Keeping things simple can be downright difficult. KISS stands for “Keep it Simple, Smart.” It is an easy reminder that the simple plan, the simple idea, is always more effective than the complicated one. Steve Jobs was dedicated to this principal. Apple’s incredible success hinges on this concept. Jobs insisted on the simple solution and often canned projects and people who veered toward the complex. I heard the story of how pleased he was when a kid in Africa picked up an iPad and immediately figured out how to use it. I observed my 1-year-old granddaughter do this as she swiped and clicked my iPhone to find YouTube videos of laughing babies. It is simply amazing how simple the Apple devices are to use. Let’s commit to deepening KISS in our lives, starting now.
STEP 1: Spend the next week or so decluttering your external spaces: your closet, the trunk of your car, and your garage. Cleaning out these three spaces—which you probably look at or enter daily—can have a tremendous effect on your psyche. Releasing clutter and clearing physical space helps you release energy that’s been stopped up. It’s like a mental breath of fresh air.
STEP 2: Apply the 80/20 rule. Business-management guru Joseph M. Juran taught an 80/20 principle, which applies to many things including the concept that 20% of your actions will lead to 80% of your results. If you identify that highly effective 20% and then eliminate, delegate or outsource everything else, you can increase the time you spend on your most productive actions. To identify your key 20%, for one week keep a journal of how you spend your time. Record your work time as well as your personal time in 30-minute blocks. Note activities like cruising the web, Facebooking, meals, TV, reading, etc. for personal time. Note activities like email, meetings, key project work, planning and creating for work time.
At the end of the week, analyze and chunk it down to get a picture of what you’re really doing every day. Which actions pushed you toward your goals? Which left you dead in the water or even took you off track and drained your energy? Begin to weed out those actions and time-sucks that aren’t serving you so you can focus on the actions that produce the results you want.
STEP 3: In order to identify the 20% of your activities producing the bulk of your positive results, you need to get clear on what kind of results you’re looking for. In other words, you need to make sure you go after the best targets (goals). Goal setting is critical to maintain your motivation and forward momentum and accomplish great things. Many people get frustrated because they choose too many goals to focus on at any one time or they choose the wrong goals.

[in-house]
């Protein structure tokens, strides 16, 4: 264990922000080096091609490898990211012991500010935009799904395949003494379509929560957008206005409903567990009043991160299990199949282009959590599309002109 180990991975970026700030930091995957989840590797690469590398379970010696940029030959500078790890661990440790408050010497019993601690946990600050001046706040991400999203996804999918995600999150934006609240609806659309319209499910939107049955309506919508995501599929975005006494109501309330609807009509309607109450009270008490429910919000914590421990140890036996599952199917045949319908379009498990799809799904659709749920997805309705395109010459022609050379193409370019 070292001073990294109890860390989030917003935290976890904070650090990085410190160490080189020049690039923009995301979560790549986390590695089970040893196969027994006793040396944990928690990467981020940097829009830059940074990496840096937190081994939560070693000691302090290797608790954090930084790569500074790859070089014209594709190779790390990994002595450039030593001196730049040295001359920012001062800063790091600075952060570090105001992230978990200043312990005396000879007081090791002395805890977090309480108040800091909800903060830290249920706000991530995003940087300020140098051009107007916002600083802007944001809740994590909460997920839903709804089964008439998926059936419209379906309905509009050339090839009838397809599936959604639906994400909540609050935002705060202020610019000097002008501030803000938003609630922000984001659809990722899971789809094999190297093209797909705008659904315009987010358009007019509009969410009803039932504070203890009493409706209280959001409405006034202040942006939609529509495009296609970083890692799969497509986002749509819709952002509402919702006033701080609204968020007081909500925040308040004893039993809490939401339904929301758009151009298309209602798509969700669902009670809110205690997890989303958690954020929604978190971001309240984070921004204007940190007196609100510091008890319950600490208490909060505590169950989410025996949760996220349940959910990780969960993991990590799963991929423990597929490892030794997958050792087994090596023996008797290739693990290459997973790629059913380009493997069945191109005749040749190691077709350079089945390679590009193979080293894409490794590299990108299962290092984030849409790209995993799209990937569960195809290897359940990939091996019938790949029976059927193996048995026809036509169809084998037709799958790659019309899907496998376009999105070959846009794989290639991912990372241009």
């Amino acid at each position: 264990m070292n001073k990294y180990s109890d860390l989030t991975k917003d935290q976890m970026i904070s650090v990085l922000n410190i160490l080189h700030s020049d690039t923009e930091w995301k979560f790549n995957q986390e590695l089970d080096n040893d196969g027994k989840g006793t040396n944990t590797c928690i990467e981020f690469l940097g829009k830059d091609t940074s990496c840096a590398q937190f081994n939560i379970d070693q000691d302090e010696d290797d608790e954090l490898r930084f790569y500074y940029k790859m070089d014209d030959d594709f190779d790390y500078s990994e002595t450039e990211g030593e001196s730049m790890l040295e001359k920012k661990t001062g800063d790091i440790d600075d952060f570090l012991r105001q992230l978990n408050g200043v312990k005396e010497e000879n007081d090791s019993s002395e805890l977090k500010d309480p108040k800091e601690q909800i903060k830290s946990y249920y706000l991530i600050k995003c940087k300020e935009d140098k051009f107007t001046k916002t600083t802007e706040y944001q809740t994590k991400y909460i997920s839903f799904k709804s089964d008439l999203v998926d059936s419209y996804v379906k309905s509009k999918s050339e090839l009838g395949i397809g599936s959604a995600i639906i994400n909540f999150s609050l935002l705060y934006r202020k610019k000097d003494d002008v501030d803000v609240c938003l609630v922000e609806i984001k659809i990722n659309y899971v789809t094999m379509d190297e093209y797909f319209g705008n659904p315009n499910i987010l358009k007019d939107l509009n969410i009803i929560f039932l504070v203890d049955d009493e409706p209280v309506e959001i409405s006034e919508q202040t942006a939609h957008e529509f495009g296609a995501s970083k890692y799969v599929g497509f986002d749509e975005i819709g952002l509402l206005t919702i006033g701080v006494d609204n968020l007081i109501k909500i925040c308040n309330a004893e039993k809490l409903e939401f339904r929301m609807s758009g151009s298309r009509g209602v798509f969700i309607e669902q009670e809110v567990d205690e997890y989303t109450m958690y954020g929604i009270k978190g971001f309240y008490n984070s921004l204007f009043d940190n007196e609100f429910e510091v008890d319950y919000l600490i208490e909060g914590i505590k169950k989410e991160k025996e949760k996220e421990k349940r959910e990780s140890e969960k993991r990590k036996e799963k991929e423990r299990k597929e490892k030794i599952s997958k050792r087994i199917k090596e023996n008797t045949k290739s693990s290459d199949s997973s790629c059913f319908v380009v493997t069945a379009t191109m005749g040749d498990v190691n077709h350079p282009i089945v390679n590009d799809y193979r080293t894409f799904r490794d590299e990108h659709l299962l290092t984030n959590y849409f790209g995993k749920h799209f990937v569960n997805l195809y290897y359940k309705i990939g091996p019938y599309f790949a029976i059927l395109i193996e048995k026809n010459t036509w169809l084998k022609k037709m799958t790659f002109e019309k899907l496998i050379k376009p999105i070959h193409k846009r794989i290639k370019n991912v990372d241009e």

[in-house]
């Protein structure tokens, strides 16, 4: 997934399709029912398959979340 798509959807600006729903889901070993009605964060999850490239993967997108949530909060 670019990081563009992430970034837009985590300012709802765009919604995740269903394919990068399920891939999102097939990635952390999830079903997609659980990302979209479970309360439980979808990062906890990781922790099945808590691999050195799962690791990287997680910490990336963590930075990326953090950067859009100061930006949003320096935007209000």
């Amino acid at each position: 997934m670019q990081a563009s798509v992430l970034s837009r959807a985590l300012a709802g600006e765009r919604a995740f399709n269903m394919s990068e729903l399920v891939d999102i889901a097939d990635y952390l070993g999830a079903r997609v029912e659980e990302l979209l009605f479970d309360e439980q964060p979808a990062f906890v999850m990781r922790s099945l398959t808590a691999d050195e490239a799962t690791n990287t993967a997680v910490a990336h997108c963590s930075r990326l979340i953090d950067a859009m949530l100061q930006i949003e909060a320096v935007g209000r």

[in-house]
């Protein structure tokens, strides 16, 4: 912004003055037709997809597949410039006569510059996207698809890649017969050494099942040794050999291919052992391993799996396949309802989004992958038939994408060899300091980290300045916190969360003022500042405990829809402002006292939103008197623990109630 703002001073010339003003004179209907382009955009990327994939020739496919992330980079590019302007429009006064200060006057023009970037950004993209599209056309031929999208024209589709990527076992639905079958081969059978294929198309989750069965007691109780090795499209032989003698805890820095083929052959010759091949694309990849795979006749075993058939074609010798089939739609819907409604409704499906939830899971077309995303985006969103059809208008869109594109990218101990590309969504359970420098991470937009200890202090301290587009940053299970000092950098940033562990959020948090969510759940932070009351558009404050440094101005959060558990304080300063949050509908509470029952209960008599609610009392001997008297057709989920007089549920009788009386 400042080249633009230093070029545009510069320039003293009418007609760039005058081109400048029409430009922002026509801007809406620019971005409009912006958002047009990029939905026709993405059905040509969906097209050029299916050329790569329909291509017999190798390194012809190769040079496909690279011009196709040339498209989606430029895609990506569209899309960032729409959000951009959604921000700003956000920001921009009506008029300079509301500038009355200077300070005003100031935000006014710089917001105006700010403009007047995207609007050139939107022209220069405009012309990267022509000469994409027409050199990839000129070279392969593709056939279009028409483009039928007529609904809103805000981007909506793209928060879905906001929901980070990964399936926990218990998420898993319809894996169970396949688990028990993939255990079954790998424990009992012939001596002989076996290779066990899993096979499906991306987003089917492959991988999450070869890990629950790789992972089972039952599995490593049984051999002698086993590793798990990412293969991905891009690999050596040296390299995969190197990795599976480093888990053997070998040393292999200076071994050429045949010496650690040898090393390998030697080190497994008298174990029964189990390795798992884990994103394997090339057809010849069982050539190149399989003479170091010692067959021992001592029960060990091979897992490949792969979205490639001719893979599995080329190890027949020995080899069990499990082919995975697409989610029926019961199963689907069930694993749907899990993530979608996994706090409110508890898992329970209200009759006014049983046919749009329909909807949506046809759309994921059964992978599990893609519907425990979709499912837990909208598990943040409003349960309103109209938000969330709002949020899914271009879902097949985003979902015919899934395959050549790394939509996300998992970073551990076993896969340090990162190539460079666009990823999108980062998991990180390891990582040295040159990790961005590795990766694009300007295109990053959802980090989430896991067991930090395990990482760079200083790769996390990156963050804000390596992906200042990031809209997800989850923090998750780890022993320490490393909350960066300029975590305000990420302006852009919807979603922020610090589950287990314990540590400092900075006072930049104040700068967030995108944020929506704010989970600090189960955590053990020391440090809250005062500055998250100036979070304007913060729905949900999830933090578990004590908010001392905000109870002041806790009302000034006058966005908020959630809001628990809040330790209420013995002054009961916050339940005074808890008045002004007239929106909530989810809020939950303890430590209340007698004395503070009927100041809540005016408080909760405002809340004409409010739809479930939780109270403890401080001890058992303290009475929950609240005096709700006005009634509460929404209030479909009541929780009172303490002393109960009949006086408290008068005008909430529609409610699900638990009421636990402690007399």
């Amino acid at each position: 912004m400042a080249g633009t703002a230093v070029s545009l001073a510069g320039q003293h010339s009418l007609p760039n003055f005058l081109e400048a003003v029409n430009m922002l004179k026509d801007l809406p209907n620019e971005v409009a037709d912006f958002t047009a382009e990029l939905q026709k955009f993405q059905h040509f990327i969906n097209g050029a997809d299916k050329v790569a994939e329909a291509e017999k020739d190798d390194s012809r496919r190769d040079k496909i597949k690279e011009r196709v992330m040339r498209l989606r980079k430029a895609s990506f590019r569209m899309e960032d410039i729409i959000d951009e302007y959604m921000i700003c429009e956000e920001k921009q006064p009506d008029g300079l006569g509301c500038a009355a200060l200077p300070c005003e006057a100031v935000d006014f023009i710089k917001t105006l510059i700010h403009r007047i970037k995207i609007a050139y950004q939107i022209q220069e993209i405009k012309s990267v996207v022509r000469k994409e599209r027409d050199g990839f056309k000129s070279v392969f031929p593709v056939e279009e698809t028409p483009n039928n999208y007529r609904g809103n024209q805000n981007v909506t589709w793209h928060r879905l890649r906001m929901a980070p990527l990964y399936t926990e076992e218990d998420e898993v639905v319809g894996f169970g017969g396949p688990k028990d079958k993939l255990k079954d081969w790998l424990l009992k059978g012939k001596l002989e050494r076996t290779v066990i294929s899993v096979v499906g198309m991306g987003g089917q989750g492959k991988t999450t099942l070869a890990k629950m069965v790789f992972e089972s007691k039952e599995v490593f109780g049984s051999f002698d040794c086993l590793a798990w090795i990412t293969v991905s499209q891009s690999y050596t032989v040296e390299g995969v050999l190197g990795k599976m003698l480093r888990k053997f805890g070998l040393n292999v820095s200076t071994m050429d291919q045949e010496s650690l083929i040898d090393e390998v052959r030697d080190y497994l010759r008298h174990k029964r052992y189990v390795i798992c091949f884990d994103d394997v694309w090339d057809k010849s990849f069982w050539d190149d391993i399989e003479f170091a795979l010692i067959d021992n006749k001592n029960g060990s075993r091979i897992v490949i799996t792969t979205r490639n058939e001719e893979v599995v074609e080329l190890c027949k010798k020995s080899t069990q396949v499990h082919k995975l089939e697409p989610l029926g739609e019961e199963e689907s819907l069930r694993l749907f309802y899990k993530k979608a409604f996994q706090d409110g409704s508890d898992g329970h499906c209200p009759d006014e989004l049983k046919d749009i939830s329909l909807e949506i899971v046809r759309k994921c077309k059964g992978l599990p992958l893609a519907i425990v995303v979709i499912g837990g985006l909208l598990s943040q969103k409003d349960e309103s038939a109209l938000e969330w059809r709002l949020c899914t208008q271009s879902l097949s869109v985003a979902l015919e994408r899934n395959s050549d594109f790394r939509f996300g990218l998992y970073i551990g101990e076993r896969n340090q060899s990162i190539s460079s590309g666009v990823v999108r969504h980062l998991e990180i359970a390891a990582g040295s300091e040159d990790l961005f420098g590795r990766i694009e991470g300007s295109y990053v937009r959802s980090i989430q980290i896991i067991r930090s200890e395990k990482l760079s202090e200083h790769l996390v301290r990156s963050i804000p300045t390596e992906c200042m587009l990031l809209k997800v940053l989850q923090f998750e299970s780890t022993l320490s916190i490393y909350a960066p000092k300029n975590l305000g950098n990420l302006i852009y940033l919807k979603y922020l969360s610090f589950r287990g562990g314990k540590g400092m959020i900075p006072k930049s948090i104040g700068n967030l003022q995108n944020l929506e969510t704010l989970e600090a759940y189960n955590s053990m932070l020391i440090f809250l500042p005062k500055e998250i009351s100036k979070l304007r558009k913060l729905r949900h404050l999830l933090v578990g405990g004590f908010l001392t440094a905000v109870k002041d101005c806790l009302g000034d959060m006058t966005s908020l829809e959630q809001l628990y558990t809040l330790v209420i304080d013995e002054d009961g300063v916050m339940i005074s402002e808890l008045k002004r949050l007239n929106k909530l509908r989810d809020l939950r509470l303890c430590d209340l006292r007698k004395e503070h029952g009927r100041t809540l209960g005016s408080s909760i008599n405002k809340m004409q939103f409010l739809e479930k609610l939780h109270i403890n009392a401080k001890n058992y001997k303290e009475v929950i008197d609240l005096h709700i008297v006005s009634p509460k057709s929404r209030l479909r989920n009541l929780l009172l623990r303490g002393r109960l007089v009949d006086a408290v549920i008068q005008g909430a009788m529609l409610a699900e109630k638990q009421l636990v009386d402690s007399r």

The secret to effective goal setting is also ruled by the KISS principle. I recommend setting goals in three categories: long term (1-3 year) and short term (3 – 6 months) and weekly. The long-term goals are tied to your purpose, and the short-term goals are tied to your long-term goals and your weekly goals are tied to your short-term goals. Choose up to three goals for each category but no more. If you happen to accomplish all three of your goals ahead of schedule, then you can choose the next three. Piling goals onto a growing list results in being overwhelmed, leading no front sight focus.
STEP 4: Chunk your time. We could hold a seminar on this exercise alone. This is key. Chunk your time into three categories: “Build, Maintain and Play” or “On, In and Out.” Build / On times are focused on working “on” your business or life – activities directly tied to moving the dial forward toward your major goals. Activities to include should be only those items that are directly related to generating revenue or creating new things and relationships. Maintain / In times are for working “in” your business or just doing everyday activities that are important to you but not moving the dial forward. Things like managing people and projects not related to revenue. Finally, Play / Out times are just that. It is time off, away from work and when you can just play and rejuvenate. This is time to leave your cell phone and email alone – use this time to recover and focus on family, friends and personal rejuvenation. These blocks of time can be an hour, a half-day, a full day, or an extended block. The important thing is to block your time or it will get blocked for you! You have heard the story about the jar of rocks? If the jar represents your life “vessel” and the rocks the things you do in life – then if you ll your jar with the small rocks rst, representing little unimportant things that are always there for us to do – then we won’t have room or time for the big rocks, representing the key, important things we must do to move the dial. Blocking time allows us to ll our jar of life with the big rocks first, which still allows us to do the small things but with greater peace of mind.
Following these four steps brings KISS to life. You can intellectualize this but until you experience it you will not know its power. That’s why we start with clearing stuff out physically. Then we move to simplify the number of activities we perform regularly and narrow our focus to the actual goals, keeping things as simple as possible by limiting the number of goals you pursue at any given moment. Finally we plan and block our time for optimal focus. Simplicity leads to acceleration. Complexity leads to stagnation. Seek simplicity and use it to drive toward your future with con dence and momentum.